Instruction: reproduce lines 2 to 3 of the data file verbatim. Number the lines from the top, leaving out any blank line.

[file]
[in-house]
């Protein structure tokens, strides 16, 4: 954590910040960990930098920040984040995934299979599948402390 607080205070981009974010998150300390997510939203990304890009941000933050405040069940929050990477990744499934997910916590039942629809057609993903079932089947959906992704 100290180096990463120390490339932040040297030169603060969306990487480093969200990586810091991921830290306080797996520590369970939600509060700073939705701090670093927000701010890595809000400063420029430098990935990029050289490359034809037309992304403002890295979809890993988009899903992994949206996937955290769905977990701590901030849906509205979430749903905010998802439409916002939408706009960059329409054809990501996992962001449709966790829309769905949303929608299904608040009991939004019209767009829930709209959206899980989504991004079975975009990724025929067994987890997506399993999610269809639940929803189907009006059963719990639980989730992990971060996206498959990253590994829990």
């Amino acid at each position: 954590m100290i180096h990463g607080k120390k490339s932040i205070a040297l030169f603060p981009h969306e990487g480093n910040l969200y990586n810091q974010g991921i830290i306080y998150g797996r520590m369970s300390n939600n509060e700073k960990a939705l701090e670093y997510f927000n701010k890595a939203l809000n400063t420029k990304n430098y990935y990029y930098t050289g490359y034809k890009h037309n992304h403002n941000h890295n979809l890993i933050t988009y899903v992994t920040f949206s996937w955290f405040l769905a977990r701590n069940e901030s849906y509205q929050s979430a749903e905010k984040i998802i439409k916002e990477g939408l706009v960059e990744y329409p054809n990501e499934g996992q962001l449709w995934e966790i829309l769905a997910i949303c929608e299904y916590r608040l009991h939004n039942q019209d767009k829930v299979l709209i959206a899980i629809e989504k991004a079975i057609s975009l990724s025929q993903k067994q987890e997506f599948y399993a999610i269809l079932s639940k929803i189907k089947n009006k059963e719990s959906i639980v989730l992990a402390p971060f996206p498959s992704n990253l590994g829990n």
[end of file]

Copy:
């Protein structure tokens, strides 16, 4: 954590910040960990930098920040984040995934299979599948402390 607080205070981009974010998150300390997510939203990304890009941000933050405040069940929050990477990744499934997910916590039942629809057609993903079932089947959906992704 100290180096990463120390490339932040040297030169603060969306990487480093969200990586810091991921830290306080797996520590369970939600509060700073939705701090670093927000701010890595809000400063420029430098990935990029050289490359034809037309992304403002890295979809890993988009899903992994949206996937955290769905977990701590901030849906509205979430749903905010998802439409916002939408706009960059329409054809990501996992962001449709966790829309769905949303929608299904608040009991939004019209767009829930709209959206899980989504991004079975975009990724025929067994987890997506399993999610269809639940929803189907009006059963719990639980989730992990971060996206498959990253590994829990």
């Amino acid at each position: 954590m100290i180096h990463g607080k120390k490339s932040i205070a040297l030169f603060p981009h969306e990487g480093n910040l969200y990586n810091q974010g991921i830290i306080y998150g797996r520590m369970s300390n939600n509060e700073k960990a939705l701090e670093y997510f927000n701010k890595a939203l809000n400063t420029k990304n430098y990935y990029y930098t050289g490359y034809k890009h037309n992304h403002n941000h890295n979809l890993i933050t988009y899903v992994t920040f949206s996937w955290f405040l769905a977990r701590n069940e901030s849906y509205q929050s979430a749903e905010k984040i998802i439409k916002e990477g939408l706009v960059e990744y329409p054809n990501e499934g996992q962001l449709w995934e966790i829309l769905a997910i949303c929608e299904y916590r608040l009991h939004n039942q019209d767009k829930v299979l709209i959206a899980i629809e989504k991004a079975i057609s975009l990724s025929q993903k067994q987890e997506f599948y399993a999610i269809l079932s639940k929803i189907k089947n009006k059963e719990s959906i639980v989730l992990a402390p971060f996206p498959s992704n990253l590994g829990n």